Jim from Minneapolis sent in a photograph of his grandfather’s sister, Kate McDonough Reardon taken in Clontarf in 1920.  Here’s the photo:

Kate McDonough Reardon - Clontarf - 1920

Here’s what Jim wrote:

Hi Clontarf Historians,

In my grandpa’s photo collection was this picture of his sister, Kate/Catherine Reardon (nee McDonough) who lived for a time in Clontarf along with her brother George McDonough I believe.  They worked for some local family there.

Here’s an excerpt from a family history about her:

“She acquired a job as a hired girl for Kate Tuske.  It was at this job she met James Reardon. They were married 9-3-12.”

The photo is yours to keep for your archive.  If you happen to know the location in the background, feel free to let me know.  If you happen to spot any other photos regarding these folks, I’d love to hear from you.

Best wishes,

Jim

Minneapolis

Can we help Jim out?  I know there are lots of Reardons out there, but does anyone know who Kate Tuske was?  I don’t recognize that name.  Does the location of this picture look familiar to anyone?

Are James and Kate Reardon the ones who lived in the old jail building right after they were married?

Have a great weekend!

 

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Clontarf Tidbits and Galvin Family Genealogy

April 5, 1901 Swift County Monitor

Whenever I come across one of these Clontarf columns in a neighboring town’s newspaper, I am saddened by the fact that Clontarf never had a newspaper of its own.  I suppose I should be grateful for these sporadic reports of Clontarf events…at least it is something!

I obtained this clipping from the Swift County Historical Society when I requested an obituary for Tara resident Timothy Galvin.  I was pleasantly surprised to see the items mentioned in addition to the death notice (more about Timothy Galvin in a minute.)

A few things that stuck out in this clipping…”Sport” McDonald is one of my favorite Clontarf figures.  I like the nickname.  I wonder if he ever made it to Montana?  I know he made it back in time to woo and marry Michael Donovan’s daughter.  What were you doing in the woods all winter James O’Neil and W. Rutan?  And, the T. Foley mentioned here as delaying a trip to the coast with Ed. McCarthy is my great-grandmother’s brother.  I wonder if he ever made that trip?

Now back to Timothy Galvin.  A couple of weeks ago, Colleen left a comment seeking information on her Galvin and Fleming roots in Tara Township and Clontarf.  This is why I looked up this clipping in the first place.  I previously wrote a bit about her great-grandfather Timothy Galvin – click here to go to the post on Tara Township, section 10, Timothy Galvin’s home.

Unfortunately, the brief notice of Mr. Galvin’s passing does not provide many details about his life and family.  Several years ago when my mom and I were in Clontarf doing research, we came upon a typed genealogy (from the late 1960s?) of the Galvin-Fleming clan, completed by Robert F. Galvin of Saint Paul, Minnesota (I believe he would be Colleen’s uncle.)  The genealogy provides some data on Timothy Galvin, but there appears to be a couple of questionable dates – Timothy Galvin is said to have been born in 1860 and his wife Catherine Kelly in 1861.  I suspect this is incorrect since Colleen said the couple was married in 1872.  Both Timothy and Catherine were born in County Cork, Ireland.  Included are the names of Timothy and Catherine’s children, their spouses, and their children’s names.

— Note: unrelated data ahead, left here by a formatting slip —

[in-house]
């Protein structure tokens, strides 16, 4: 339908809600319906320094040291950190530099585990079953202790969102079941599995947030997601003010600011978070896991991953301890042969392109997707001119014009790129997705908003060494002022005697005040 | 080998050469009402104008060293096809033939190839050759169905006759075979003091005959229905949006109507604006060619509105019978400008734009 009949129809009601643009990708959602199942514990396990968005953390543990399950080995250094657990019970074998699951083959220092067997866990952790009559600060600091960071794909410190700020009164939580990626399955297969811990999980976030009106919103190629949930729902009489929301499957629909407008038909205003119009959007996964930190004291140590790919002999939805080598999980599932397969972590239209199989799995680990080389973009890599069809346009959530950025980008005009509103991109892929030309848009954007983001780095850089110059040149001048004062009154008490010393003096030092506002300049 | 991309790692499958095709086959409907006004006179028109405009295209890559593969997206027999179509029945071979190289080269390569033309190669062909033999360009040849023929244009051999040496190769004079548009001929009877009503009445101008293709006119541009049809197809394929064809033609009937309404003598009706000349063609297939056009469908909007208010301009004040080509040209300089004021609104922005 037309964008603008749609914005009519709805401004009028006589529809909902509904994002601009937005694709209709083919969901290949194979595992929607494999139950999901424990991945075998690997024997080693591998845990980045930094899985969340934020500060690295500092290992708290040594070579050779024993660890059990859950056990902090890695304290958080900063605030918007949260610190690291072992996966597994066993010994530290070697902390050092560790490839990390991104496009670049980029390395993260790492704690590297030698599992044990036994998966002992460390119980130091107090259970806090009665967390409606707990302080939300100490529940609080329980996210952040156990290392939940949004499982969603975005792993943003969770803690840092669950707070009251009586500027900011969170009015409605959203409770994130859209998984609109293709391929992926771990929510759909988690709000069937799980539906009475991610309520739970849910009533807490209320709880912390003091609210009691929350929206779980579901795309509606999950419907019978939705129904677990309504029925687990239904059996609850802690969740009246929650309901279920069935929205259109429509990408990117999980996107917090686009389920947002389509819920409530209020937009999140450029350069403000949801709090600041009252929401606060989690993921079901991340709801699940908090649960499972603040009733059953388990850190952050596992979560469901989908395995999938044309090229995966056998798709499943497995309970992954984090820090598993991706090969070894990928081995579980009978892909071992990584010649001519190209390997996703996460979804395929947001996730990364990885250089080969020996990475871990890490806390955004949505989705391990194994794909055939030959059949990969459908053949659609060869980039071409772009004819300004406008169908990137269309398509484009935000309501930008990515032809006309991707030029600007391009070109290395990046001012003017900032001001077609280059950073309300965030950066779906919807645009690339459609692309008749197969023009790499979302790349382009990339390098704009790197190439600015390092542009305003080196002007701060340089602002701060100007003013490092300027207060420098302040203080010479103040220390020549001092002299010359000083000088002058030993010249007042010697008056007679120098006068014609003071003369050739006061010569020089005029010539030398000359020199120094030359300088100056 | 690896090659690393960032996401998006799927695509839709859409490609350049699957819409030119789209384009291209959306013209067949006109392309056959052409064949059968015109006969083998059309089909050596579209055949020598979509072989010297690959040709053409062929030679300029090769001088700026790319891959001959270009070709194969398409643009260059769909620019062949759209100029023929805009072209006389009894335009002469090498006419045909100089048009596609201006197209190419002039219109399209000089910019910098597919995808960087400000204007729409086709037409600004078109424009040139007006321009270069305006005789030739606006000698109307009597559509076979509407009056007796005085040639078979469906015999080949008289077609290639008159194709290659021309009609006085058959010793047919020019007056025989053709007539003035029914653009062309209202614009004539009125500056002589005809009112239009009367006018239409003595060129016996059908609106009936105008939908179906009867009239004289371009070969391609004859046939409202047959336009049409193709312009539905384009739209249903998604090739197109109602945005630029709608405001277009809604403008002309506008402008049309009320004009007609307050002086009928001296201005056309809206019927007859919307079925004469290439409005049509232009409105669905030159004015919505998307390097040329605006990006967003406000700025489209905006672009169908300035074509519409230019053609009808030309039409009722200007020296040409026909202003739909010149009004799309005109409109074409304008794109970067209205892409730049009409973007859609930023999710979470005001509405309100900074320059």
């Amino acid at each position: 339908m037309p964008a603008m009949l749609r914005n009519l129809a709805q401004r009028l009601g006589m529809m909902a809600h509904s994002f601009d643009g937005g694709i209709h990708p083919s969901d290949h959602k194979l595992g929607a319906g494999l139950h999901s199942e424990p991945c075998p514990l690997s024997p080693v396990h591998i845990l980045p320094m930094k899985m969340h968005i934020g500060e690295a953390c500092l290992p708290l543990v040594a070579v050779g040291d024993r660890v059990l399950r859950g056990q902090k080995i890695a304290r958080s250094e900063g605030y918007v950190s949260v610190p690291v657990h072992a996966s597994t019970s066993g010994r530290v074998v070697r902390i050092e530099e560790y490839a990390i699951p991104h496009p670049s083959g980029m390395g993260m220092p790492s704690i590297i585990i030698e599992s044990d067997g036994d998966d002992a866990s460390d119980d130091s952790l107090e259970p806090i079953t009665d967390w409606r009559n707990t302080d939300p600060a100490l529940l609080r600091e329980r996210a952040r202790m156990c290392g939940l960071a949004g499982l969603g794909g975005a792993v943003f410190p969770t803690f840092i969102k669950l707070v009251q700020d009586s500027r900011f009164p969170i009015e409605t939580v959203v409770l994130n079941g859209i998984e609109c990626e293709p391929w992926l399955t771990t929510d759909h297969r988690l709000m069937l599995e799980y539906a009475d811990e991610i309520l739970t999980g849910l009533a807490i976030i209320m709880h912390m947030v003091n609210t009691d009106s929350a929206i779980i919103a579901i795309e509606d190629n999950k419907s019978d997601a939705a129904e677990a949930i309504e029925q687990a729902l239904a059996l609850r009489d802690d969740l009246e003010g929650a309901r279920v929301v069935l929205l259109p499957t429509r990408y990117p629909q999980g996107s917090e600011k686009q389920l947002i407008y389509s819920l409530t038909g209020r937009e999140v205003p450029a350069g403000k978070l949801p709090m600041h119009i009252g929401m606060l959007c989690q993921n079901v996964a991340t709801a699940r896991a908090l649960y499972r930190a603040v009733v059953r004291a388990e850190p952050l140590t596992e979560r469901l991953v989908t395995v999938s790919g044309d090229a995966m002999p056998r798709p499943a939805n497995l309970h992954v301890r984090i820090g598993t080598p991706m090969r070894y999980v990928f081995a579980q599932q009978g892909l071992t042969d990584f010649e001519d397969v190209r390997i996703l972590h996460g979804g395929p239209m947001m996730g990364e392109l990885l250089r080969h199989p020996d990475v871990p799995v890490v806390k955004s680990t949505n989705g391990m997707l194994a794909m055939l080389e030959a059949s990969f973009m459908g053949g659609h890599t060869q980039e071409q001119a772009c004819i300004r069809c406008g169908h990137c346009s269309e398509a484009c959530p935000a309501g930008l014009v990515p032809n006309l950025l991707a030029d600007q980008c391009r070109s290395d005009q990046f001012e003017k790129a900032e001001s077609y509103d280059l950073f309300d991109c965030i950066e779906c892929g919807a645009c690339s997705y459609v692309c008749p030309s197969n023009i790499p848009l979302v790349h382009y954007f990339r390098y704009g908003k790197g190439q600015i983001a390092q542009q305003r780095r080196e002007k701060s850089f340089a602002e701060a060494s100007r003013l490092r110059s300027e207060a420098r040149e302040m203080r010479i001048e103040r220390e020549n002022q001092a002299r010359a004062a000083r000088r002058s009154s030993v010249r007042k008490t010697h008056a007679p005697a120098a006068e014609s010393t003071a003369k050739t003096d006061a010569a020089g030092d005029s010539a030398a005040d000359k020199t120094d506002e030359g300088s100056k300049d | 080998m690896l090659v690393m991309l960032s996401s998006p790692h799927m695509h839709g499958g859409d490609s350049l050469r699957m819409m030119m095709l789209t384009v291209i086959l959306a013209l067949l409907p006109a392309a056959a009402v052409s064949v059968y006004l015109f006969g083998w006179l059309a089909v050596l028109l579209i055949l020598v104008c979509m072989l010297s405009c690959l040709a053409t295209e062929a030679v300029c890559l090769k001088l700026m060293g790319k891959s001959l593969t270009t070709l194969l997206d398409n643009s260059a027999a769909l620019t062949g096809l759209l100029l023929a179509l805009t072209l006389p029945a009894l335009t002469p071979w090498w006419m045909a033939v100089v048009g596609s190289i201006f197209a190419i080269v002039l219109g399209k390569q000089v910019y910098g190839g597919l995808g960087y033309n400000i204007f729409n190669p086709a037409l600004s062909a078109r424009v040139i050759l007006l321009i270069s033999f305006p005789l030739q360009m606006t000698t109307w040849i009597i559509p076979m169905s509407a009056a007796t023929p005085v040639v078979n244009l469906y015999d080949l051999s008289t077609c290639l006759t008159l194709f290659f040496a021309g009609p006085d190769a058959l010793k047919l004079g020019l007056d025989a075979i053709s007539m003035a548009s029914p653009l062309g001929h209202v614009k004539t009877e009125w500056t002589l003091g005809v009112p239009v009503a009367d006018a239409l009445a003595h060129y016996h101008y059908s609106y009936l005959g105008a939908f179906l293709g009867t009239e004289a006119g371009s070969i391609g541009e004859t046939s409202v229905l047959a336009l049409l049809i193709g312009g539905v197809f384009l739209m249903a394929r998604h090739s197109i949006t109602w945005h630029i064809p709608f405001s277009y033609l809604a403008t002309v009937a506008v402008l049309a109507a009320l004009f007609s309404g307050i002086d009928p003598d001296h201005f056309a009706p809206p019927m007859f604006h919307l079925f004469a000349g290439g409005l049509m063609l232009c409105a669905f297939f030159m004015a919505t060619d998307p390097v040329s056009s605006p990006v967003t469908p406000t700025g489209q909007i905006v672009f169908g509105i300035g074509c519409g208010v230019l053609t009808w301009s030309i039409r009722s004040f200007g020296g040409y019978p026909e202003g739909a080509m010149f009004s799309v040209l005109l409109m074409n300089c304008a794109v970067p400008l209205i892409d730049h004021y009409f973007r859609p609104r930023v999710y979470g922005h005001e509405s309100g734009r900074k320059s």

The genealogy on the Fleming side is much more detailed and includes entertaining narratives of the lives of James P. Fleming and his wife Bridget (Delia) Fleming.  James fought in the Civil War and was one of the original settlers of Tara Township.  I will share more about the Fleming family in my next post.

In the meantime…does anyone have anything to say about the Clontarf column from above?  Any names or events stick out to you?  Anything you would like to know more about?  Leave a comment and let me know what you think!

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New Sign & Mystery Photo

Clontarf, Minnesota (Anne Schirmer 2011)

Look at the great new sign welcoming residents and visitors to Clontarf!  The sign went up last month and is the Clontarf Haymakers 4H Club Community Pride project for 2011.  Great job!

I don’t remember where we left off with the Mystery Photo feature…let’s say #6.  What can you tell me about this one?  Anne shared this photo with me when we were in town last time…so she knows what it is!

Mystery Photo #6

What Clontarf building was home to this?  If you know, please leave a comment.  The first correct answer will receive one of the few remaining Clontarf Prairie Pub T-shirts!

By the way…how did St. Malachy Church Summerfest go earlier this month?  I hope it was a success!

Hope everyone is having a great weekend!

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She Liked Nice Things

Annie, ca. 1900

Until my mom and I began researching our family history in 2004, this was about all I knew of my great-grandmother Annie Hill Regan – she liked nice things.  And we wouldn’t have learned much more if it wasn’t for Donald and Gerald Regan.  Donald and Gerald are Clontarf natives who grew up across the railroad tracks from Annie, her husband Neil, and my grandpa John.  Over the past seven years, Donald and Gerald have shared their memories of life in Clontarf.  Working as a team, one brother fills in the blanks when the other can’t quite recall a name or detail.  They are really quite remarkable, and their memories are a treasure!

In the August/September 2011 issue of Irish America magazine, I wrote about how we learned about Annie, guided by our chats with Donald and Gerald.  Click here to read the article online.

Here are the two photos I mention in the piece:

Annie Hill and Cornelius Regan, wedding -- 1911

Neil, Annie, and John Regan -- 1915